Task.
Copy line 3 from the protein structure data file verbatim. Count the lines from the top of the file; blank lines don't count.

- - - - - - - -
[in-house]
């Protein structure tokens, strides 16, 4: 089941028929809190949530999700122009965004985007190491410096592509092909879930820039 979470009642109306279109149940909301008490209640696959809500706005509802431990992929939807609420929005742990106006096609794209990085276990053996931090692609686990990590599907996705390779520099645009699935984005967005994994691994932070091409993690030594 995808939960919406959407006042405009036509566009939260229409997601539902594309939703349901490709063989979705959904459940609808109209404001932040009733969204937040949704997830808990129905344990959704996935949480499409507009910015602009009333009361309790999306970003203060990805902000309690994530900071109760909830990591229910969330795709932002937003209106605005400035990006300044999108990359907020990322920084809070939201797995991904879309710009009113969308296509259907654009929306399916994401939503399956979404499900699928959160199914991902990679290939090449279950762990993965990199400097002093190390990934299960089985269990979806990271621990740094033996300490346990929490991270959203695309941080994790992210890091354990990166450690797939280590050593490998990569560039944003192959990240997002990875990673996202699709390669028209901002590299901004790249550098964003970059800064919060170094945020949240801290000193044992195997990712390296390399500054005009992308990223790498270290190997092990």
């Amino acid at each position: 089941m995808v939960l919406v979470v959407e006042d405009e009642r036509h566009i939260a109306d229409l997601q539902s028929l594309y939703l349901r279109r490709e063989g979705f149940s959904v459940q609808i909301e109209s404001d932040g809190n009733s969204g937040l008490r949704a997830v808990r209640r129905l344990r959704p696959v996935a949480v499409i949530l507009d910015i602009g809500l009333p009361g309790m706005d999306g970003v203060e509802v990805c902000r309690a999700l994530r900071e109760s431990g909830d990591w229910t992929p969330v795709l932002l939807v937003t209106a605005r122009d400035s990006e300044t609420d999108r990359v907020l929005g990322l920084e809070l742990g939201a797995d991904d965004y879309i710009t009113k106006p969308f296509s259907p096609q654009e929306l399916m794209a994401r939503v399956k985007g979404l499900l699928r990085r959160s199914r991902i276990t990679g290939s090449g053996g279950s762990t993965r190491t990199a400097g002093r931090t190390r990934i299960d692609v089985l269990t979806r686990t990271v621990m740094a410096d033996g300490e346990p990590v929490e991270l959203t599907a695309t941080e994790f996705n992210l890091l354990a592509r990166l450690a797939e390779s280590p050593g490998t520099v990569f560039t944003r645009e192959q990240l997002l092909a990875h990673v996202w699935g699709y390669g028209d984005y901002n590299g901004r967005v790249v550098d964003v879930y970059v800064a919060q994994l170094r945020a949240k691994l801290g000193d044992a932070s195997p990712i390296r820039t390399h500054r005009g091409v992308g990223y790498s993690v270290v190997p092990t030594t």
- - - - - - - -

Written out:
């Amino acid at each position: 089941m995808v939960l919406v979470v959407e006042d405009e009642r036509h566009i939260a109306d229409l997601q539902s028929l594309y939703l349901r279109r490709e063989g979705f149940s959904v459940q609808i909301e109209s404001d932040g809190n009733s969204g937040l008490r949704a997830v808990r209640r129905l344990r959704p696959v996935a949480v499409i949530l507009d910015i602009g809500l009333p009361g309790m706005d999306g970003v203060e509802v990805c902000r309690a999700l994530r900071e109760s431990g909830d990591w229910t992929p969330v795709l932002l939807v937003t209106a605005r122009d400035s990006e300044t609420d999108r990359v907020l929005g990322l920084e809070l742990g939201a797995d991904d965004y879309i710009t009113k106006p969308f296509s259907p096609q654009e929306l399916m794209a994401r939503v399956k985007g979404l499900l699928r990085r959160s199914r991902i276990t990679g290939s090449g053996g279950s762990t993965r190491t990199a400097g002093r931090t190390r990934i299960d692609v089985l269990t979806r686990t990271v621990m740094a410096d033996g300490e346990p990590v929490e991270l959203t599907a695309t941080e994790f996705n992210l890091l354990a592509r990166l450690a797939e390779s280590p050593g490998t520099v990569f560039t944003r645009e192959q990240l997002l092909a990875h990673v996202w699935g699709y390669g028209d984005y901002n590299g901004r967005v790249v550098d964003v879930y970059v800064a919060q994994l170094r945020a949240k691994l801290g000193d044992a932070s195997p990712i390296r820039t390399h500054r005009g091409v992308g990223y790498s993690v270290v190997p092990t030594t």